Ontario Lieutenant Governor pays visit Manitoulin Island

Eugene Manitowabi, centre, greets the Honourable Elizabeth Dowdeswell in the Wikwemikong band council chambers while Chief Duke Peltier and members of the council look on during a presentation of a replica of the sword of Mookamaanish.

MANITOULIN—The Honourable Elizabeth Dowdeswell, Ontario’s 29th Lieutenant Governor, visited Manitoulin Island on Friday, July 29, stopping in for events in Mindemoya, M’Chigeeng and Wikwemikong.

The Lieutenant Governor began her Manitoulin sojourn with a tour of the Ojibwe Cultural Foundation in M’Chigeeng and a visit to the Beam family’s Neon Raven Gallery.

“It was wonderful,” said Ms. Dowdeswell of the artwork and her informal conversations with the local artists and the opportunity to learn more about the history of the cultural preservation organization.

While at the OCF, the Lieutenant Governor was presented with a hand-carved bowl by elder Leona Nawegahbow on behalf of the board.

The Lieutenant Governor also had an opportunity to meet with members of the United Chiefs and Councils of M’nidoo Mnising (UCMM) and elders while she was in the community.

A number of the visits were closed to the media, but the Lieutenant Governor did make time to speak with the press following her meeting with Manitoulin mayors, reeves and First Nations chiefs at the Central Manitoulin Community Centre.

Following the in camera meeting with local politicians, a reception featuring a splendid spread of finger foods, hosted by the Municipality of Central Manitoulin, was laid out to fuel the informal small talk.

The governor general in person proved to be everything one could ask for in a representative of Canada’s head of state, Queen Elizabeth II.

“I think it is important to meet with members of the communities that we represent,” said Ms. Dowdeswell when asked why she was spending her summer visiting communities across the North in what might be termed ‘the barbecue circuit’ if she was a politician. “I am definitely not a politician,” she emphasized with a laugh. The lieutenant governor’s role, she noted, is strictly non-partisan. “But the lieutenant governor’s role comes with the power to convene.”

In that event, her roundtable meeting with local First Nations and representatives of local First Nations focused on “social cohesion in the community.”

The Honourable Elizabeth Dowdeswell meets with municipal officials and First Nation chiefs during a roundtable discussion Friday afternoon.
The Honourable Elizabeth Dowdeswell meets with municipal officials and First Nation chiefs during a roundtable discussion Friday afternoon.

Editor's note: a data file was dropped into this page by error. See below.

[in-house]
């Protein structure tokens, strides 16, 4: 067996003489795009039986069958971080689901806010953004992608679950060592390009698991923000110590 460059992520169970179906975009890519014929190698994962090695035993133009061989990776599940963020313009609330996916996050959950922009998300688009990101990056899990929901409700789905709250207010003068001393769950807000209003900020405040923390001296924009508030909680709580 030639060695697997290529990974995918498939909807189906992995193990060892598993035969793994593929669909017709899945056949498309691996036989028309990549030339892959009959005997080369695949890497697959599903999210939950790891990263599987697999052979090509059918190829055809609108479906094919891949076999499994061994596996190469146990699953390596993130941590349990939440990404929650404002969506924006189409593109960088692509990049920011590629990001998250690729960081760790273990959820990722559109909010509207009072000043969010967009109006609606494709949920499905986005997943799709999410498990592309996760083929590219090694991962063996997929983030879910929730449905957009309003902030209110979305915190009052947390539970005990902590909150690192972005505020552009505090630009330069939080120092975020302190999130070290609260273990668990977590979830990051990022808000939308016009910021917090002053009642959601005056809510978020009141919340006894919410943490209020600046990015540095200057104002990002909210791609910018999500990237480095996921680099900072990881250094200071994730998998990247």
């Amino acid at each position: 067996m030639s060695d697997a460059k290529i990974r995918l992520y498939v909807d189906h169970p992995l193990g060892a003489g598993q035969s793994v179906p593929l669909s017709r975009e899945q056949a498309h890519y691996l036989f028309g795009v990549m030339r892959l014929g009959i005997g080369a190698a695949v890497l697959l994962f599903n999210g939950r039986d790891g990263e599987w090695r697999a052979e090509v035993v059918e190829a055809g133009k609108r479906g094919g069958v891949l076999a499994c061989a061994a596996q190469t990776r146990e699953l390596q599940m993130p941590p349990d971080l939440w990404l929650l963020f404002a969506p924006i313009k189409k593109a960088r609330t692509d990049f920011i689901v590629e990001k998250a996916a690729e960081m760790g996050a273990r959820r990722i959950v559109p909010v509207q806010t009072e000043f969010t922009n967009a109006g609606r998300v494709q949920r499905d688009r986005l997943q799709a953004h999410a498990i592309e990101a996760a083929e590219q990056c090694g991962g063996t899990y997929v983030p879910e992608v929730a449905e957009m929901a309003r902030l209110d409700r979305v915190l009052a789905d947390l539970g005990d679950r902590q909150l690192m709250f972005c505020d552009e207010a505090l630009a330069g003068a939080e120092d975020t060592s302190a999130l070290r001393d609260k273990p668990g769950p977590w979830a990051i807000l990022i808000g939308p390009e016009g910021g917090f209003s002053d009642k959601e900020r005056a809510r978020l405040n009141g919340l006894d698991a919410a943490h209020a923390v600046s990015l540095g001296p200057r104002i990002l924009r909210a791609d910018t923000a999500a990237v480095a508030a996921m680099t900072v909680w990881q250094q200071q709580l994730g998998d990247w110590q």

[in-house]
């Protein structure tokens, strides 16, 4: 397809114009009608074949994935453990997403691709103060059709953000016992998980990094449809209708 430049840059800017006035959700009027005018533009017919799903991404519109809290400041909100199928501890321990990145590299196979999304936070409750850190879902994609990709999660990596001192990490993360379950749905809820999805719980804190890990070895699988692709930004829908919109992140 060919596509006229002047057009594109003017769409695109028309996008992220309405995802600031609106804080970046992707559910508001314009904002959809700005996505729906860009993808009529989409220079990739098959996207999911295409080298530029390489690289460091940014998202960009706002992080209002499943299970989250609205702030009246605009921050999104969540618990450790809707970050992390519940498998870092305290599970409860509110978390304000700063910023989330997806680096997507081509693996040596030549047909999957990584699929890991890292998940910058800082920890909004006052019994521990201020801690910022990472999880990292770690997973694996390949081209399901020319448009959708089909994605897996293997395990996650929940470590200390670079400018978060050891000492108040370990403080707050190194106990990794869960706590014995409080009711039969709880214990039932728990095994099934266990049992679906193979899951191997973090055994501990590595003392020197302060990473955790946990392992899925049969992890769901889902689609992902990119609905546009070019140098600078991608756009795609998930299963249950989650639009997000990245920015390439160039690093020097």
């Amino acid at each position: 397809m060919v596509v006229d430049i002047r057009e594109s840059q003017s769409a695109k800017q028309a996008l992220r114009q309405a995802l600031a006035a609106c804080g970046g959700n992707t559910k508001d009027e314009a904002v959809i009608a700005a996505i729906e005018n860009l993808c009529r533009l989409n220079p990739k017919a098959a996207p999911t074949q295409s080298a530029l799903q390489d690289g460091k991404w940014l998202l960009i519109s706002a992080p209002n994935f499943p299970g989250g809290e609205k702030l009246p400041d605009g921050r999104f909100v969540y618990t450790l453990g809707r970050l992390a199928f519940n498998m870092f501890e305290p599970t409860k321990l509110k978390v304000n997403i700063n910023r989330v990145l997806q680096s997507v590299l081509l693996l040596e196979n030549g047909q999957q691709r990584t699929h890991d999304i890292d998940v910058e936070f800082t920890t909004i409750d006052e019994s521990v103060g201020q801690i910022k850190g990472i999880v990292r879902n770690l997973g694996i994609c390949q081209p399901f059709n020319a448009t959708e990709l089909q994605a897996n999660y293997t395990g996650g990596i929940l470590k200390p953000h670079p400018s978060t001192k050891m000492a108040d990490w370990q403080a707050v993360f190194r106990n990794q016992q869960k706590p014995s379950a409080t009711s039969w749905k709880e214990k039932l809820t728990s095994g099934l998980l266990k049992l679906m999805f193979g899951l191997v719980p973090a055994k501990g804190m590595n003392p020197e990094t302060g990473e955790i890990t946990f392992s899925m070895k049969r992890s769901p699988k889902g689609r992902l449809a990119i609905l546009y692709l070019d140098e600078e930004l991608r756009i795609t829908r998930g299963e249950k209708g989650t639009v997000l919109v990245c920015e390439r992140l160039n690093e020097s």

Algoma-Manitoulin-Kapuskasing MP Carol Hughes dropped in to the reception and chatted with Ms. Dowdeswell and the municipal leaders and staff. While the roundtable meeting was closed to the media and restricted to the mayors and chiefs, the reception that followed was open to the media and the staff of local municipalities. A good representation of the municipal administrators were on hand to meet the dignitary and have a photo taken with the queen’s representative in Ontario.

Following the reception, the lieutenant governor departed from her scheduled itinerary to drop in at the Central Manitoulin Welcome Centre, where she was greeted by a number of volunteers and curator Pat Costigan in period dress, summer students and Central Manitoulin Historical Society president, and Councillor Ted Taylor who, along with Mayor Richard Stephens, took her excellency on a tour of the facility. On her tour the lieutenant governor learned about the historical settlement of the Island and how the land had been parceled out to homesteaders in 100-acre lots.

Following her visit to Central Manitoulin, the lieutenant governor travelled to Wikwemikong, where she visited the Mishibinijima Private Art Gallery established by world renown Anishinabe artist James Simon. The gallery’s collection of paintings explores the legacy of the residential school system, indigenous spirituality and reconciliation. The visit was closed to the media.

The lieutenant governor was then greeted by Wikwemikong Chief Duke Peltier at the band administrative office, where she addressed a gathering of community members before observing the presentation of a replica of the Mookamaanish Sword. The original sword was presented by the Crown 200 years ago to thank the Wikwemikong community for its participation in the War of 1812. The replica being presented was created by the Canadian War Museum, where the original sword currently resides with the agreement of the community.

Following the presentation, the lieutenant governor travelled to South Baymouth were she boarded the MS Chi-Cheemaun for the journey to Tobermory. While on the ferry, her honour toured the vessel before observing the interactive workshops presented by Falcon Migwans and a drumming demonstration. While on board she also toured the onboard gallery.

The lieutenant governor was greeted at the dock in Tobermory by Northern Bruce Peninsula Mayor Mile McIver and a performance by local Bruce musicians.